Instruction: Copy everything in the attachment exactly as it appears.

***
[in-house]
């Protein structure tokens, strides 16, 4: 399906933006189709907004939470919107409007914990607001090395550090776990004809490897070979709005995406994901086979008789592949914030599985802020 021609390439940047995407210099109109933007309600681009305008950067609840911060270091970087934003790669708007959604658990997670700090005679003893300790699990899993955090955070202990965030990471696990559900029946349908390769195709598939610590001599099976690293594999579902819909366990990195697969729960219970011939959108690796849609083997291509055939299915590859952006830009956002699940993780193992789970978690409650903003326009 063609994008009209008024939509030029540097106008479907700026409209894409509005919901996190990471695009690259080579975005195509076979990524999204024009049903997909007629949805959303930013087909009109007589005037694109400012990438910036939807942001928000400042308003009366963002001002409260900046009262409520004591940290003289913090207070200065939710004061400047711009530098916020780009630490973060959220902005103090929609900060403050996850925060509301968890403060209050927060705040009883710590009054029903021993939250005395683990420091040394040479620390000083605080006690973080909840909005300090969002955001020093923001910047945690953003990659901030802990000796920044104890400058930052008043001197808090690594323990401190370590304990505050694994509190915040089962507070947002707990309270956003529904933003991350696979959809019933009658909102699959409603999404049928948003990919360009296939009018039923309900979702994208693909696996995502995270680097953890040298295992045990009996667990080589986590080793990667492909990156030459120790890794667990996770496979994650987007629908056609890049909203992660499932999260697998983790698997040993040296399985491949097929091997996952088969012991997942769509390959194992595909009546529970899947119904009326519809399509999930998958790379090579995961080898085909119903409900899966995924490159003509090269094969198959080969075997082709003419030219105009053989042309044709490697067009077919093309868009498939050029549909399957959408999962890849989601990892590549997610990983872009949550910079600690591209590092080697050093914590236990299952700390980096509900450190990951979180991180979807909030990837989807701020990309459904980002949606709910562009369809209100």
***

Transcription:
[in-house]
């Protein structure tokens, strides 16, 4: 399906933006189709907004939470919107409007914990607001090395550090776990004809490897070979709005995406994901086979008789592949914030599985802020 021609390439940047995407210099109109933007309600681009305008950067609840911060270091970087934003790669708007959604658990997670700090005679003893300790699990899993955090955070202990965030990471696990559900029946349908390769195709598939610590001599099976690293594999579902819909366990990195697969729960219970011939959108690796849609083997291509055939299915590859952006830009956002699940993780193992789970978690409650903003326009 063609994008009209008024939509030029540097106008479907700026409209894409509005919901996190990471695009690259080579975005195509076979990524999204024009049903997909007629949805959303930013087909009109007589005037694109400012990438910036939807942001928000400042308003009366963002001002409260900046009262409520004591940290003289913090207070200065939710004061400047711009530098916020780009630490973060959220902005103090929609900060403050996850925060509301968890403060209050927060705040009883710590009054029903021993939250005395683990420091040394040479620390000083605080006690973080909840909005300090969002955001020093923001910047945690953003990659901030802990000796920044104890400058930052008043001197808090690594323990401190370590304990505050694994509190915040089962507070947002707990309270956003529904933003991350696979959809019933009658909102699959409603999404049928948003990919360009296939009018039923309900979702994208693909696996995502995270680097953890040298295992045990009996667990080589986590080793990667492909990156030459120790890794667990996770496979994650987007629908056609890049909203992660499932999260697998983790698997040993040296399985491949097929091997996952088969012991997942769509390959194992595909009546529970899947119904009326519809399509999930998958790379090579995961080898085909119903409900899966995924490159003509090269094969198959080969075997082709003419030219105009053989042309044709490697067009077919093309868009498939050029549909399957959408999962890849989601990892590549997610990983872009949550910079600690591209590092080697050093914590236990299952700390980096509900450190990951979180991180979807909030990837989807701020990309459904980002949606709910562009369809209100």